On the far other end of the spectrum, you may need to get control on a somewhat slower frequency (e.g., every 15 minutes), and do so in the background, even if nothing of your app is presently running. You might need to poll some Web server for new information, such as downloading updates to an RSS feed. This is the scenario that AlarmManager excels at. While postDelayed() works inside your process (and therefore does not work if you no longer have a process), AlarmManager maintains its schedule outside of your process. Hence, it can arrange to give you control, even if it has to start up a new process for you along the way.


There are a variety of things you will be able to configure about your scheduled alarms with AlarmManager.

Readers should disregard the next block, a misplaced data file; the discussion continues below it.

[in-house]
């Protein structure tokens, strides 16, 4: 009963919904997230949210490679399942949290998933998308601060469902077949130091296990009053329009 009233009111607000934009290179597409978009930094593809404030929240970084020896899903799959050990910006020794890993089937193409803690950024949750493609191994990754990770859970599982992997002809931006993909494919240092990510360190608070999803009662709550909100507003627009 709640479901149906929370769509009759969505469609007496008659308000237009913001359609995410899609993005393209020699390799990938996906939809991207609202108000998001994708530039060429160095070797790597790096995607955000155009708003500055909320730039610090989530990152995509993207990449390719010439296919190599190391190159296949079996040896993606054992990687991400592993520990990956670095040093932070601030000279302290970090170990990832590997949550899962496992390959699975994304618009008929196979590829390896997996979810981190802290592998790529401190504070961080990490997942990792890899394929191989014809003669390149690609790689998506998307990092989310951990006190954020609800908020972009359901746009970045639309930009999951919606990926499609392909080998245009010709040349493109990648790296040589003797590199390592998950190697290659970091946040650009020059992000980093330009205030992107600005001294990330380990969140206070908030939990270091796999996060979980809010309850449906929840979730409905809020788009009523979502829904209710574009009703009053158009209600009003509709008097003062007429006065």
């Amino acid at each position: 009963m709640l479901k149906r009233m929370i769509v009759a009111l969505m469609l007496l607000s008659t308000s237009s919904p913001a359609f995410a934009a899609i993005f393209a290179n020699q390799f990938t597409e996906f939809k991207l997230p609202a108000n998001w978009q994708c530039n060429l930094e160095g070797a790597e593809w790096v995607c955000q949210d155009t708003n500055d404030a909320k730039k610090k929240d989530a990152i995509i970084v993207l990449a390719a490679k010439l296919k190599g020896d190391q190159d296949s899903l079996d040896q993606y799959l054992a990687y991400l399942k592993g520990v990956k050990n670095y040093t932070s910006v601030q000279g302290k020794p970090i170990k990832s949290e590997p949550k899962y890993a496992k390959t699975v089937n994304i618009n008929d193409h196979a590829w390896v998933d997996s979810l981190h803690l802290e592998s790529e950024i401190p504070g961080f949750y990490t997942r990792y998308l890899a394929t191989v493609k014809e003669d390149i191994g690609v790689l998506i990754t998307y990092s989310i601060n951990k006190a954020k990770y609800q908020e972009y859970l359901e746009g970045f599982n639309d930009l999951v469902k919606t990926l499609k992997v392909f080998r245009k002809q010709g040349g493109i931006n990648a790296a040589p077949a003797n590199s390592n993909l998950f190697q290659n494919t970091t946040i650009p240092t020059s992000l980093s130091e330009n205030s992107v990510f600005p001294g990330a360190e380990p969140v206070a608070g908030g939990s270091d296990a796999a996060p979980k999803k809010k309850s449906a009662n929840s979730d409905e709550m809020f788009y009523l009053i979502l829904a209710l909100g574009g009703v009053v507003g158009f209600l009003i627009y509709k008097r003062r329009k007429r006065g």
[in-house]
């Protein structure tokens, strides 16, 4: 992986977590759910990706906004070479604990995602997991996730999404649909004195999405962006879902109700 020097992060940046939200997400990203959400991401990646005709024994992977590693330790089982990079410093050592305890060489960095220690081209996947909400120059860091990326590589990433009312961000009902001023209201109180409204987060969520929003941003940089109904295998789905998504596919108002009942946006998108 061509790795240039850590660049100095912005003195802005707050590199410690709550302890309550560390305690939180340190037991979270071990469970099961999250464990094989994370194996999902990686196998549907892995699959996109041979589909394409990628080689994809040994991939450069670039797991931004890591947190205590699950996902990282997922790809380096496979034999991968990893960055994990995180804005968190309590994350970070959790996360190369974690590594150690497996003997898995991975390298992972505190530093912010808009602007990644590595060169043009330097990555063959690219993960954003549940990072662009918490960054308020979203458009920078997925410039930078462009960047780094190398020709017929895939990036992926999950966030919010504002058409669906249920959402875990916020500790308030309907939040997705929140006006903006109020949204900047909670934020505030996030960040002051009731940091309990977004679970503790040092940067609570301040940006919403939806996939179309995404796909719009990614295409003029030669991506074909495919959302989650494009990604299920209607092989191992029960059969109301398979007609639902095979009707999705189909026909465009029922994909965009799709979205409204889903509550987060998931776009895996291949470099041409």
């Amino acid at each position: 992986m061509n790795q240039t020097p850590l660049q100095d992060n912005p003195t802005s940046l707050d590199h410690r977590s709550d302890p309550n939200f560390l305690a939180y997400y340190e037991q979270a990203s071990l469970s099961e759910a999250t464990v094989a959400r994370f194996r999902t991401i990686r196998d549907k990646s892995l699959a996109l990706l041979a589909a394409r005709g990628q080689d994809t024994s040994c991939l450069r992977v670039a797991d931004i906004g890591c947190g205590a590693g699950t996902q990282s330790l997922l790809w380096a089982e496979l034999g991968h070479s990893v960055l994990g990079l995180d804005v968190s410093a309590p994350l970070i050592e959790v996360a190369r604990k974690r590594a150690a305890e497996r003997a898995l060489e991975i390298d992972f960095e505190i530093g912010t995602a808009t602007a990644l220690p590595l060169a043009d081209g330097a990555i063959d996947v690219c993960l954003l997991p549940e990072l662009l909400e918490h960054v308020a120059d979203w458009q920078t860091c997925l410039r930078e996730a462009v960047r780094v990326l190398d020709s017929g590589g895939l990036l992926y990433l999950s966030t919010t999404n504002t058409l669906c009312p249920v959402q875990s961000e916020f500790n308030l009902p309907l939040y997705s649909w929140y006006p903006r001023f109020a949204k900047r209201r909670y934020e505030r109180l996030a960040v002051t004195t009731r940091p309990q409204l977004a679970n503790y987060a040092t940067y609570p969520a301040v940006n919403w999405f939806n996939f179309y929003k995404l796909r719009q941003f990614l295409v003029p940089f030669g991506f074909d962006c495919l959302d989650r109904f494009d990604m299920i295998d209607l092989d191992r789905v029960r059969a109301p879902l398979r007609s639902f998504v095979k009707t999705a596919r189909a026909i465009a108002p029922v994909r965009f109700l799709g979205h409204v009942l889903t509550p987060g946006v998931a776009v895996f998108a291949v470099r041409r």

Wake Up… Or Not?

The biggest one is whether or not the scheduled event should wake up the device.

A device goes into a sleep mode shortly after the screen goes dark. During this time, nothing at the application layer will run, until something wakes up the device. Waking up the device does not necessarily turn on the screen — it may just be that the CPU starts running your process again.

If you choose a “wakeup”-style alarm, Android will wake up the device to give you control. This would be appropriate if you need this work to occur even if the user is not actively using the device, such as your app checking for critical email messages in the middle of the night. However, it does drain the battery some.